Sarah Coles


We want to get to Meteora, so, trundle along our wheelies and get bus from Verria to Larisa where we are dumped at vast grand bus depot miles out of town. Set upon by taxi driver who wants vast sum to take us to another bus depot – his acolytes who are supposed to sell bus tickets swerve glances away, just nod their heads. Then B sees a local bus, and the driver says yes, he will take us to town centre where we can get bus to Trikala, then Meteora. So B waves and missing my coffee I join him, and we are driven to the town centre. This kind and brilliant bus driver says, don’t go by bus, go by train. So we do this, and the ticket girl at the station says yes fine, but change first stop for Kalambaka train, which is the village beneath Meteora.

Wait ages for late train, with a group of migrants sitting on the grass nearby. It is encouraging to have other people waiting for a train, we feel it will arrive. So, eventually it comes, on we all climb (these platforms are at ground level), and get off at the next station, where they have delayed the Kalambaka train for us.

>All this sounds a hassle, but somehow it’s an adventure, and for the waiting we have our ipads with the Times today, and Jonathan Bate on Ted Hughes IMG_0425and Crow. Along we go, through this plain packed with fields of fluffy cotton. Nearby is a priest, spiritual and haunted, from an El Greco painting. Take photo – this is the brilliant thing about ipads, you can take a photo without being noticed. I stare at him, enchanted – at my age I can stare at men unnoticed.

images (3)Kalambaka – and there, on the top of a tapering cylindrical column, we peer up at trees and church and monastery. It is thrilling, & like those Renaissance paintings of hermits on high inaccessible rocks. Clamber over railway track and find Monastiri Hotel, where we are welcomed by lovely Dita Spiros, and given a room dark as in an alpine lodge. Lunch at vast place opposite, now empty except us, giving a glimpse of hoards in summer.

Alas says Dita when we return, I find I am booked and can only do you one night, but there is the Mythos b & b where you can stay at for same price. So B has his siesta and I check out this b & b – it is fine, more in the centre of town, just takes me ages to find it because the map and my map reading are so bad.


8FA3A221-93DE-4DCF-B6AA-20CDB16EB509A local bus takes us to the mountains by these monasteries, six or seven of them, and we visit St Stephen. I have to borrow a wrap around skirt, all women have to, over trousers to look modest. The views, the falls down cliffs straight as knives, the tiny courtyard gardens, up and down, the shop where they sell honey and holy bric a brac, the paintings in the church over every square inch, of devils and ladders (snakes & ladders on a cosmic scale), of climbing to heaven but being thrust off by black scrawny devils with pitchforks and falling into the mouth of the monster below, of martyrs being decapitated, put in a pot to boil, having limbs torn off, burnt at the stake, baked, being pulled on the rack – in fact every form of torturing death that a sadistic child might devise. In a wartime picture along a passage the devils are Nazis.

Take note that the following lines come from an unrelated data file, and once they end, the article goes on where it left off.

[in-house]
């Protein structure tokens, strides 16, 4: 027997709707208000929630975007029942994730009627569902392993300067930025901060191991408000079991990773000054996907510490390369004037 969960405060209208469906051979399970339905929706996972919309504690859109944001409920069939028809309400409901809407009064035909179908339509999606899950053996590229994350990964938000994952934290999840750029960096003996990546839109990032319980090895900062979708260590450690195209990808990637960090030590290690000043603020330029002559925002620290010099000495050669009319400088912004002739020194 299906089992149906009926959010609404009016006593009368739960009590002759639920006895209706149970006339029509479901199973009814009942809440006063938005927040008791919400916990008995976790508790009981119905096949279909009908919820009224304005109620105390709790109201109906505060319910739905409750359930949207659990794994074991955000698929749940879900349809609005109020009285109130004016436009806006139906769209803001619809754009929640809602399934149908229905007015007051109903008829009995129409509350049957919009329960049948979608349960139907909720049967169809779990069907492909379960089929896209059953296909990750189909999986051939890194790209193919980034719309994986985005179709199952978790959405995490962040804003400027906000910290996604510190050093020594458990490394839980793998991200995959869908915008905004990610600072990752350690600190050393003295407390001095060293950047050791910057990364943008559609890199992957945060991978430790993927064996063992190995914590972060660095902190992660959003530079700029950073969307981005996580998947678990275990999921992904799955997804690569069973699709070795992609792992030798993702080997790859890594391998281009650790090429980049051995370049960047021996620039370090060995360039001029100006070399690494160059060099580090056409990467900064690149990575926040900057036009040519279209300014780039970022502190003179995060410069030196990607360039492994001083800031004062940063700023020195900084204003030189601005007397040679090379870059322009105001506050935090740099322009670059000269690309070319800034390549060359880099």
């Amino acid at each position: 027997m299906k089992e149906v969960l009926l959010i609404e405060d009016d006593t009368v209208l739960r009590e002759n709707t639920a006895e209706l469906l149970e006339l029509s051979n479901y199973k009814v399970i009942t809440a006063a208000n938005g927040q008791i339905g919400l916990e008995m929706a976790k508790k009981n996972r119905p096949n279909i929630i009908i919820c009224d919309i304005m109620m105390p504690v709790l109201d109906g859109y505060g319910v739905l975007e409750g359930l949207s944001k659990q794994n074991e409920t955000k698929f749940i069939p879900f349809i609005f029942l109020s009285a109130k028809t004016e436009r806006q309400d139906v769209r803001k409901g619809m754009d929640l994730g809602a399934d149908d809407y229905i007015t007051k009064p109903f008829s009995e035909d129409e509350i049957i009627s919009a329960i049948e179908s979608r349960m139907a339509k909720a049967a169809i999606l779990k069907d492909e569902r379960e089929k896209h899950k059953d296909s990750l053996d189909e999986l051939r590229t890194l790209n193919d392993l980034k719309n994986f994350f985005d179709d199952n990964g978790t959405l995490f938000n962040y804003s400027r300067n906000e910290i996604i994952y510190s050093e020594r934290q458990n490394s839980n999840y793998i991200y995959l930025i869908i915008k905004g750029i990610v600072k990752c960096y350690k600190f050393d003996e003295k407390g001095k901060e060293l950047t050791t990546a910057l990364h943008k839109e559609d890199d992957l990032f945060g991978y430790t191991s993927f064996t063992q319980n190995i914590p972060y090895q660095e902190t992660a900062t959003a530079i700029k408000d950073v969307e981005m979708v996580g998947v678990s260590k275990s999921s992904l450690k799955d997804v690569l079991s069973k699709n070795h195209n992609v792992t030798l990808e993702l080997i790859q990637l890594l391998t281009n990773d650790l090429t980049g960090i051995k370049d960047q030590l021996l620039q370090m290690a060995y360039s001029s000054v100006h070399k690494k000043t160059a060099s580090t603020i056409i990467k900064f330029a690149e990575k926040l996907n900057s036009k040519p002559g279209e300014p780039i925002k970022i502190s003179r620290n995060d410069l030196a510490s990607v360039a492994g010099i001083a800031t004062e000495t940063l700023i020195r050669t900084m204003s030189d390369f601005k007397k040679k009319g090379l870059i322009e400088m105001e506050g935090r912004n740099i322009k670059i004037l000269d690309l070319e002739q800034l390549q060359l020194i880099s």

78F904E6-7902-465C-8F9F-706D1B927982It’s a nunnery. What a sweet smile, I feel enveloped by love, could I spend a week here, in a cell, just emerging for silent meals and washing up? Gazing at mountains and God and crows and that pillar way down there where trees grow and look images (2)like bonsai. Looking down on the river Pineios flowing over the Thessalian plain, and across to the jagged outline of the Pindus mountains. Just by writing this, I am back there!

There are two paths down to Kalambaka, via steep steps, which I should like to take but my balance is so poor I do not dare. B takes the bus. I walk back via quieter back road. The song of silence! And the occasional goat bell, over there are flocks of them.


Today on local bus to Grand Meteora monstery, gazing at cells in rock. Climb slowly 140 plus steps down to the gorge and about 200 up, and then, a passage about 15 yards long hewn from the rock into monastery. 3 euros each, and choose from a pile of navy sprigged wrap around skirts to wear – B says it suits me.

imagesIn the old days they hauled people up in a sack of rope netting. Today there are steel wires to haul heavy goods over. In Patrick Leigh Fermor’s Roumeli the monasteries were poor, depleted, sometimes with only 2 monks. Today with World Heritage status, and charging 3 euros per visit, they flourish – they are in good nick, but have kept their soul. They came here to flee the Turks.

I look at plaited friendship bracelets in shop with icons, honey, wine etc, but those won’t fit me, but the sweet man says one size fits all and rolls it over my knuckles which hurts, and here is, on my wrist this moment – from the Grand Meteora monastery of the Transfiguration. I have been transfigured.

Music, but also a dreadful German guide spouting stuff to the faithful in church, and spoiling the paintings above us. How Christianity adores pain and torture! Outside are metal ‘horseshoes’, three, which are bells which you ring with a wooden stave.

On the stone platform, looking down, with quaint flimsy wooden railings – if we leant against them we might fall down these steep cliffs to a certain death.


Rain pours down our window, down the streets in scalloped cascades. So, although we could do with another day here, by bus to Lamia. Very rainy and IMG_0531IMG_0529we’ve had enough travelling and get taxi to Athina Hotel, emerging for a cup of tea when it stops. Ah, we wish England had a café culture, but I suppose it’s too cold. Luke warm meal at restaurant later.

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